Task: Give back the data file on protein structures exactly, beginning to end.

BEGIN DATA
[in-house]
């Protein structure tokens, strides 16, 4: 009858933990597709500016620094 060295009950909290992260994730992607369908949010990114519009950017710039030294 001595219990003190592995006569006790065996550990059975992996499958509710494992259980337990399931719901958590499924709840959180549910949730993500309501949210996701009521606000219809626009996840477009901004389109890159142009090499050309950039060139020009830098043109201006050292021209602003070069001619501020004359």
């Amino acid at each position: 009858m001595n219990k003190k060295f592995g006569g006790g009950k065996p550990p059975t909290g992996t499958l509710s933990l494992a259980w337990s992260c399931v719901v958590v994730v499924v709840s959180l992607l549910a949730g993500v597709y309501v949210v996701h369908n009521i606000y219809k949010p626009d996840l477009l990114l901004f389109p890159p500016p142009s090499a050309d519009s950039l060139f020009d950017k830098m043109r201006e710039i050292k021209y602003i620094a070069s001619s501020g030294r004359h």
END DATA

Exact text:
[in-house]
């Protein structure tokens, strides 16, 4: 009858933990597709500016620094 060295009950909290992260994730992607369908949010990114519009950017710039030294 001595219990003190592995006569006790065996550990059975992996499958509710494992259980337990399931719901958590499924709840959180549910949730993500309501949210996701009521606000219809626009996840477009901004389109890159142009090499050309950039060139020009830098043109201006050292021209602003070069001619501020004359």
């Amino acid at each position: 009858m001595n219990k003190k060295f592995g006569g006790g009950k065996p550990p059975t909290g992996t499958l509710s933990l494992a259980w337990s992260c399931v719901v958590v994730v499924v709840s959180l992607l549910a949730g993500v597709y309501v949210v996701h369908n009521i606000y219809k949010p626009d996840l477009l990114l901004f389109p890159p500016p142009s090499a050309d519009s950039l060139f020009d950017k830098m043109r201006e710039i050292k021209y602003i620094a070069s001619s501020g030294r004359h």